If you have read the “About Me” section of my website, you would have learnt that Hing is one of my absolute favorite spices. When I think of Hing, the aroma of it sizzling away in ghee comes to mind. It makes Indian food taste all the more Indian. But, I am sure there are a ton of people who wonder what Hing is.
Hing is the Hindi name for Asafoetida (pronounced as written). Funnily enough, the origin of the word Asafoetida comes from two languages – “Asa” means resin in Parsi and “Foetidus” means smelling in Latin. Why is the name important? Because across the world, its many different languages and the many different names, this unusual spice was literally termed “dung of devil” because of its pungent, sulfurous, rotten smell. And yet, not only does this remain one of my favorite spices, but is a staple across Indian households.
Hing comes from an herb called Ferula, which is from the Celery/Fennel family. Essentially, the resin that is extracted from the roots and stems of the Ferula herb is dried into a resin-mass and turned into a fine powder (often mixed with wheat or rice flour to prevent clumping).
Let’s talk about Hing’s place in the Indian spice pantry despite its unpleasant aroma. Because of its origins, Hing imparts a deep onion and garlic aroma. For the vegetarian population in India and certain communities within India who don’t consume onion and garlic (that story for another day!), Hing is a huge flavor booster. For vegetarians, whose protein source is often legumes (particularly more so in the south of India), dal is always cooked with Hing tadka (A tempering of Hing, Cumin, Green Chillies, Curry Leaves and other spices that vary across households). Alternatively, Hing is also used for subzis where it is first fried in ghee with other spices and then vegetables are added to it to cook.
So, it is fair to say that Hing is a spice of vegetables, and not meat. But it is important to use it judiciously so as to not overpower the dish. If the pure version (the resin) if being used, a pea sized amount fried in ghee will allow the flavors to disperse well and be enough for a large pot of the dish. On the other hand, with a compounded version (which has anti-clumping additives), a little more than the pea sized amount can be added (because the flavor will not be as intense) and it does not necessarily need to be fried in ghee.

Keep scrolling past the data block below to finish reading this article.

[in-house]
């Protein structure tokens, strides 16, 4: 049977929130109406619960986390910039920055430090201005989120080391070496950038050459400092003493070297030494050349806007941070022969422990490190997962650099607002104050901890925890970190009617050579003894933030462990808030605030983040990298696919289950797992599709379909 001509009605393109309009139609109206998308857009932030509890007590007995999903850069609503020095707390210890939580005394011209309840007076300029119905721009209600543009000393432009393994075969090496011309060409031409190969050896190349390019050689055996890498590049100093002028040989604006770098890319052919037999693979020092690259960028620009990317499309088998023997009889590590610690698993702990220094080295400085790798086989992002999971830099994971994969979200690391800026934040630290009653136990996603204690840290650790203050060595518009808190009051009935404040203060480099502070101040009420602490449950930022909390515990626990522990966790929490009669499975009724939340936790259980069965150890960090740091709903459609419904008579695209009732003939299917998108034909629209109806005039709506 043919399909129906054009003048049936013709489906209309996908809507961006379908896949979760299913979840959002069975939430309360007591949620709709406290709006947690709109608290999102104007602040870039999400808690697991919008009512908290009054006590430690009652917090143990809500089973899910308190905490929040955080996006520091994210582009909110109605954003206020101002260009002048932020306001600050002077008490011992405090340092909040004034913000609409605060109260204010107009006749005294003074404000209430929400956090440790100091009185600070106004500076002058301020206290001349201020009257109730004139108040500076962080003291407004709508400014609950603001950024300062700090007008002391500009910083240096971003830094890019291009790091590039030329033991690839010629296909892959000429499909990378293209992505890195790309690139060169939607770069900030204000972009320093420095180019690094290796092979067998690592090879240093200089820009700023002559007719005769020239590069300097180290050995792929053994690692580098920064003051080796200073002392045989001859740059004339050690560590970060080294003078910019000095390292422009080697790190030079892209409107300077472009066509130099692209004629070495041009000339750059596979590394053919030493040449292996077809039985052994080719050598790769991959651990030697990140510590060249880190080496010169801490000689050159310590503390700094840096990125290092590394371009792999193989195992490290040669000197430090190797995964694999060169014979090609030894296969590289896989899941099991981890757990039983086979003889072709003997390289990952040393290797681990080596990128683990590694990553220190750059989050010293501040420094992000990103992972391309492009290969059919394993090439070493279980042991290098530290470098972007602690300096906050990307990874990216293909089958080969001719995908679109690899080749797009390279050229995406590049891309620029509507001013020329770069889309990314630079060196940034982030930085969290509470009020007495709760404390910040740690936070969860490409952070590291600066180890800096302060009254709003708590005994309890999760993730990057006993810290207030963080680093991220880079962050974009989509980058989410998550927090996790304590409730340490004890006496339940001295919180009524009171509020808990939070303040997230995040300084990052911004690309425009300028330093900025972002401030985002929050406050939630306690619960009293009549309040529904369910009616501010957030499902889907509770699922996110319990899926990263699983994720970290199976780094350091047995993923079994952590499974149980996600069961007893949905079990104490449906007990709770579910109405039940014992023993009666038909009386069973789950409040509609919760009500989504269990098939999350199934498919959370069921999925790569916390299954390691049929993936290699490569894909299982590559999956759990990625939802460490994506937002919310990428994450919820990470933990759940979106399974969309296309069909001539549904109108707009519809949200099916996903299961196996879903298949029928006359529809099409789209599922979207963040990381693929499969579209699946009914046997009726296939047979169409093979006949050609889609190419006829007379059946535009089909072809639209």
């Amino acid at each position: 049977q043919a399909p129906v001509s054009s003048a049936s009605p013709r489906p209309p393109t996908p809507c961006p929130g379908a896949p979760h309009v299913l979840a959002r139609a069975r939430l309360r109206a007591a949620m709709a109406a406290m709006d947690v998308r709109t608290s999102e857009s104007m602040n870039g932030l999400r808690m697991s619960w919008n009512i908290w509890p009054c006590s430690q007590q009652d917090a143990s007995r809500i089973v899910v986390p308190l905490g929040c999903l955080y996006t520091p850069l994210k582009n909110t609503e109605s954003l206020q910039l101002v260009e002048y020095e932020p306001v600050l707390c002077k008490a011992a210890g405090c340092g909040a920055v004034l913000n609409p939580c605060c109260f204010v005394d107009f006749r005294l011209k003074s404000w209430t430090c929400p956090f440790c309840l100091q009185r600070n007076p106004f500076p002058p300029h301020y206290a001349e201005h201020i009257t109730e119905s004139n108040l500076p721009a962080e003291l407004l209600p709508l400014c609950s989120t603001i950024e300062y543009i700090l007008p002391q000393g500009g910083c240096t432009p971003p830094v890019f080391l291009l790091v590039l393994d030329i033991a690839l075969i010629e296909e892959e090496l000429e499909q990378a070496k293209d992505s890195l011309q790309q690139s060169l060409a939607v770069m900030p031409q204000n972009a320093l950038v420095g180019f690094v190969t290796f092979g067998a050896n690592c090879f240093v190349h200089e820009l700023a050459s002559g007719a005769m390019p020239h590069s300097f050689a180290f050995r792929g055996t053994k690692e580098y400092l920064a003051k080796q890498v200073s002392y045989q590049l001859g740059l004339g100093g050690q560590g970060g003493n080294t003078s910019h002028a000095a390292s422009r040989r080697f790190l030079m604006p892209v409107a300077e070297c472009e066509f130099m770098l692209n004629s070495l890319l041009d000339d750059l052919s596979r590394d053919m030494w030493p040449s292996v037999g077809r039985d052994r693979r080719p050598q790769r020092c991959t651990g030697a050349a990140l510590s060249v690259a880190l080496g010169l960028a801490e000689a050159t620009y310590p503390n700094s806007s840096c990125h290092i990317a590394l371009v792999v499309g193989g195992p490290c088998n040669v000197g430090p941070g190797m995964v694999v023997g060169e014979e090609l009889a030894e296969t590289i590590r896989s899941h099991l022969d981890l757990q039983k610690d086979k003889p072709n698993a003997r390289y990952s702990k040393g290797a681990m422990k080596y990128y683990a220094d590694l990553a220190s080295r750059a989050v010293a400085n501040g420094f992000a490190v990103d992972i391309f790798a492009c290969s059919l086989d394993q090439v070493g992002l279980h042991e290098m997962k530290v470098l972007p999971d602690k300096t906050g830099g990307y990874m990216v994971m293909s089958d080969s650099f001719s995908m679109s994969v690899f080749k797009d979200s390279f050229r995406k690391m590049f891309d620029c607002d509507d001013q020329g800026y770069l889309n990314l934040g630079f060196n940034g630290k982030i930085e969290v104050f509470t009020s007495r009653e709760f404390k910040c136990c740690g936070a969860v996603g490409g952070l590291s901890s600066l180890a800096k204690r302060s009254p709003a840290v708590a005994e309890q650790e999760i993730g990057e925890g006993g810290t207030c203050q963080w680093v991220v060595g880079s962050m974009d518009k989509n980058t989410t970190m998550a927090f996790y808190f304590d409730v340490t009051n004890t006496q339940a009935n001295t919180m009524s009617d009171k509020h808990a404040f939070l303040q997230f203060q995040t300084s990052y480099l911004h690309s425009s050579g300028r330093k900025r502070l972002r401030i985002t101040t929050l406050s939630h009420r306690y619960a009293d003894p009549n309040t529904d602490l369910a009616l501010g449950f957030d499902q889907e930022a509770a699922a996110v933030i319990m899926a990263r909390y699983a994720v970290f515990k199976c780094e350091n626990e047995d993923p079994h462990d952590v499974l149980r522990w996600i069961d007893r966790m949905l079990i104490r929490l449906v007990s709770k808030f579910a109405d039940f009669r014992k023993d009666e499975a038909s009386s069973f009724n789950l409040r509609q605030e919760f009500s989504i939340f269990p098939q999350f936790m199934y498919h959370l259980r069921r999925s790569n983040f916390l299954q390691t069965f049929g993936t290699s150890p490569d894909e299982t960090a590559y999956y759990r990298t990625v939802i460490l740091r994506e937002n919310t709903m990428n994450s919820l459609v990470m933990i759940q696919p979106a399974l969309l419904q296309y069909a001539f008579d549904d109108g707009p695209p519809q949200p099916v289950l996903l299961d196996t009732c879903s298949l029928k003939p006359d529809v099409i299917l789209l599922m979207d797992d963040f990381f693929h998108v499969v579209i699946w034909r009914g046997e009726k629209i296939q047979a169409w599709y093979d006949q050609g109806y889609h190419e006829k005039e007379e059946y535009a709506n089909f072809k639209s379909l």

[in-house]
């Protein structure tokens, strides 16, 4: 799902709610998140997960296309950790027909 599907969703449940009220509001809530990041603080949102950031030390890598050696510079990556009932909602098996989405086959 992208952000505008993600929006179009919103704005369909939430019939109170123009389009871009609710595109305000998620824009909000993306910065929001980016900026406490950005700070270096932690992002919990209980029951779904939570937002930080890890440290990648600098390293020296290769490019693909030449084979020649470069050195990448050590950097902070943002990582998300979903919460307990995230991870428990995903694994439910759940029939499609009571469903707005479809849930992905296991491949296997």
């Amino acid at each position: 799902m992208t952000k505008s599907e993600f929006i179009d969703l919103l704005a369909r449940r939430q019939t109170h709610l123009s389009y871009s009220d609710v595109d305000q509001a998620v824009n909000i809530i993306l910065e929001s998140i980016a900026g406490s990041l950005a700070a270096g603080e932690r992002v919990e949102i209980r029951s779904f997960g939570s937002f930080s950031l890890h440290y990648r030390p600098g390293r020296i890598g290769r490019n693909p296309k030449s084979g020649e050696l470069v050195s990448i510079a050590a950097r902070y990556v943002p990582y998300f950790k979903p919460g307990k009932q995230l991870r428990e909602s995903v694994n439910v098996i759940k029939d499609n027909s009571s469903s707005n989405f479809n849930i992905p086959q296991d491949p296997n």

Just like several other Indian spices, Hing is not only a culinary spice, it also has medicinal properties. For instance, Hing is believed to be a remedy for digestive disorders such as flatulence and irritable bowel syndrome. Furthermore, it is believed Hing is a great spice for women’s ailments, particularly after before and childbirth.
There are a couple of different brands that I use. One of the most common brands that most Indian households will resonate with is the LG (Laljee Godhoo) brand. This is a compounded Hing that contains Gum Arabic and Wheat Starch as anti-clumping agents. I have also used the Vandevi brand which contains Rice Flour, Gum Arabic, Wheat Flour and Turmeric, therefore giving it a slightly yellowish tinge. Both of these are readily available at Indian grocery stores and on Amazon. There are several other brands, but I will recommend these since I am most familiar with them.
Food safety tip: If you or someone in your family has a wheat allergy, you should avoid using compounded Hing (especially avoid ones that contain wheat starch). There are organic and gluten-free versions, as well as compounded versions without wheat starch/flour available on Amazon for you to try
Hing is a spice that has not yet made its way to the mainstream to become a widely used spice. Because of its aroma, it may be a shock for first-time non-Indian users. But I strongly encourage those who have not tried it to certainly give it a try and you will see the result with an intensely flavorful and aromatic Indian dish.